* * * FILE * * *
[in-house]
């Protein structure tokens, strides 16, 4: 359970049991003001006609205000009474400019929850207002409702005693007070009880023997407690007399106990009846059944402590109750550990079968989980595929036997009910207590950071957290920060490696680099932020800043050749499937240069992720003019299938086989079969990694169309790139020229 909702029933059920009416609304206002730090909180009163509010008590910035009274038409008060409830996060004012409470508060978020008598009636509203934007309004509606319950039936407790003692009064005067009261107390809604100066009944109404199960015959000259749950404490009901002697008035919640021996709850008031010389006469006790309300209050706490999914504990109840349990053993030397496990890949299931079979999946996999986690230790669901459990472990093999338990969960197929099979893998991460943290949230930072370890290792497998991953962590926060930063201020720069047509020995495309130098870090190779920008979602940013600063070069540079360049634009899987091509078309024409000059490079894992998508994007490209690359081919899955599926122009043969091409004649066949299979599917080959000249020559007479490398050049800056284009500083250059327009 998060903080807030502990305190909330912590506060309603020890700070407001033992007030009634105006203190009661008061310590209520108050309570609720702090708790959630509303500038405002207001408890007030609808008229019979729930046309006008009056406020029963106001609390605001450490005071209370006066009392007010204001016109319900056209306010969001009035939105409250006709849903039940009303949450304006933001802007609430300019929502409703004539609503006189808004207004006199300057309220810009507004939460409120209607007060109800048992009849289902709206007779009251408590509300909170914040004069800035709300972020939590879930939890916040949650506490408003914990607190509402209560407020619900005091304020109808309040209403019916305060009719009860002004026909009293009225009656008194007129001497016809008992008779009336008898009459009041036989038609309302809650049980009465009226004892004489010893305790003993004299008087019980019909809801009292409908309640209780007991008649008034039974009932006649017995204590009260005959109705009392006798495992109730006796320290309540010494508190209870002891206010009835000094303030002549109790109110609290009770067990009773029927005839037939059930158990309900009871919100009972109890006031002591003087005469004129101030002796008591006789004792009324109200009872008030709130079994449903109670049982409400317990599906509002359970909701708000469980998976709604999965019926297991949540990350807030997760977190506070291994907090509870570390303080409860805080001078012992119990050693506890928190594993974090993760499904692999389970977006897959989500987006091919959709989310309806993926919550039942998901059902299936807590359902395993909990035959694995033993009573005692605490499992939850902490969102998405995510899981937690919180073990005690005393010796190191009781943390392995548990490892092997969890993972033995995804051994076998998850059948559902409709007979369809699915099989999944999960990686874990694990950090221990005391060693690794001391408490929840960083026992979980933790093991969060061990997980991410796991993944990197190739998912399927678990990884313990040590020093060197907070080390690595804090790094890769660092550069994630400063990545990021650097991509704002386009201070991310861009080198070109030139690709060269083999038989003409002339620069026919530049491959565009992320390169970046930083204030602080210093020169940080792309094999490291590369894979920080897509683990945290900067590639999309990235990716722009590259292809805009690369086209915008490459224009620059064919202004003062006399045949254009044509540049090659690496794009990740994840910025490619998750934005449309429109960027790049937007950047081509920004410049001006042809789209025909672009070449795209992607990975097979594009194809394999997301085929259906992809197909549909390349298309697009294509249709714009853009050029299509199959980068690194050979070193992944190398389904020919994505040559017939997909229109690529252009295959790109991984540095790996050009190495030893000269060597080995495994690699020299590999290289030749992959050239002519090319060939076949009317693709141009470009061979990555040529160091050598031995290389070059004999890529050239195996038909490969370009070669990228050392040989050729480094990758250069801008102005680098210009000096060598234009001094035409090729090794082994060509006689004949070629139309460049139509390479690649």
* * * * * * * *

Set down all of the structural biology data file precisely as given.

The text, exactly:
[in-house]
């Protein structure tokens, strides 16, 4: 359970049991003001006609205000009474400019929850207002409702005693007070009880023997407690007399106990009846059944402590109750550990079968989980595929036997009910207590950071957290920060490696680099932020800043050749499937240069992720003019299938086989079969990694169309790139020229 909702029933059920009416609304206002730090909180009163509010008590910035009274038409008060409830996060004012409470508060978020008598009636509203934007309004509606319950039936407790003692009064005067009261107390809604100066009944109404199960015959000259749950404490009901002697008035919640021996709850008031010389006469006790309300209050706490999914504990109840349990053993030397496990890949299931079979999946996999986690230790669901459990472990093999338990969960197929099979893998991460943290949230930072370890290792497998991953962590926060930063201020720069047509020995495309130098870090190779920008979602940013600063070069540079360049634009899987091509078309024409000059490079894992998508994007490209690359081919899955599926122009043969091409004649066949299979599917080959000249020559007479490398050049800056284009500083250059327009 998060903080807030502990305190909330912590506060309603020890700070407001033992007030009634105006203190009661008061310590209520108050309570609720702090708790959630509303500038405002207001408890007030609808008229019979729930046309006008009056406020029963106001609390605001450490005071209370006066009392007010204001016109319900056209306010969001009035939105409250006709849903039940009303949450304006933001802007609430300019929502409703004539609503006189808004207004006199300057309220810009507004939460409120209607007060109800048992009849289902709206007779009251408590509300909170914040004069800035709300972020939590879930939890916040949650506490408003914990607190509402209560407020619900005091304020109808309040209403019916305060009719009860002004026909009293009225009656008194007129001497016809008992008779009336008898009459009041036989038609309302809650049980009465009226004892004489010893305790003993004299008087019980019909809801009292409908309640209780007991008649008034039974009932006649017995204590009260005959109705009392006798495992109730006796320290309540010494508190209870002891206010009835000094303030002549109790109110609290009770067990009773029927005839037939059930158990309900009871919100009972109890006031002591003087005469004129101030002796008591006789004792009324109200009872008030709130079994449903109670049982409400317990599906509002359970909701708000469980998976709604999965019926297991949540990350807030997760977190506070291994907090509870570390303080409860805080001078012992119990050693506890928190594993974090993760499904692999389970977006897959989500987006091919959709989310309806993926919550039942998901059902299936807590359902395993909990035959694995033993009573005692605490499992939850902490969102998405995510899981937690919180073990005690005393010796190191009781943390392995548990490892092997969890993972033995995804051994076998998850059948559902409709007979369809699915099989999944999960990686874990694990950090221990005391060693690794001391408490929840960083026992979980933790093991969060061990997980991410796991993944990197190739998912399927678990990884313990040590020093060197907070080390690595804090790094890769660092550069994630400063990545990021650097991509704002386009201070991310861009080198070109030139690709060269083999038989003409002339620069026919530049491959565009992320390169970046930083204030602080210093020169940080792309094999490291590369894979920080897509683990945290900067590639999309990235990716722009590259292809805009690369086209915008490459224009620059064919202004003062006399045949254009044509540049090659690496794009990740994840910025490619998750934005449309429109960027790049937007950047081509920004410049001006042809789209025909672009070449795209992607990975097979594009194809394999997301085929259906992809197909549909390349298309697009294509249709714009853009050029299509199959980068690194050979070193992944190398389904020919994505040559017939997909229109690529252009295959790109991984540095790996050009190495030893000269060597080995495994690699020299590999290289030749992959050239002519090319060939076949009317693709141009470009061979990555040529160091050598031995290389070059004999890529050239195996038909490969370009070669990228050392040989050729480094990758250069801008102005680098210009000096060598234009001094035409090729090794082994060509006689004949070629139309460049139509390479690649």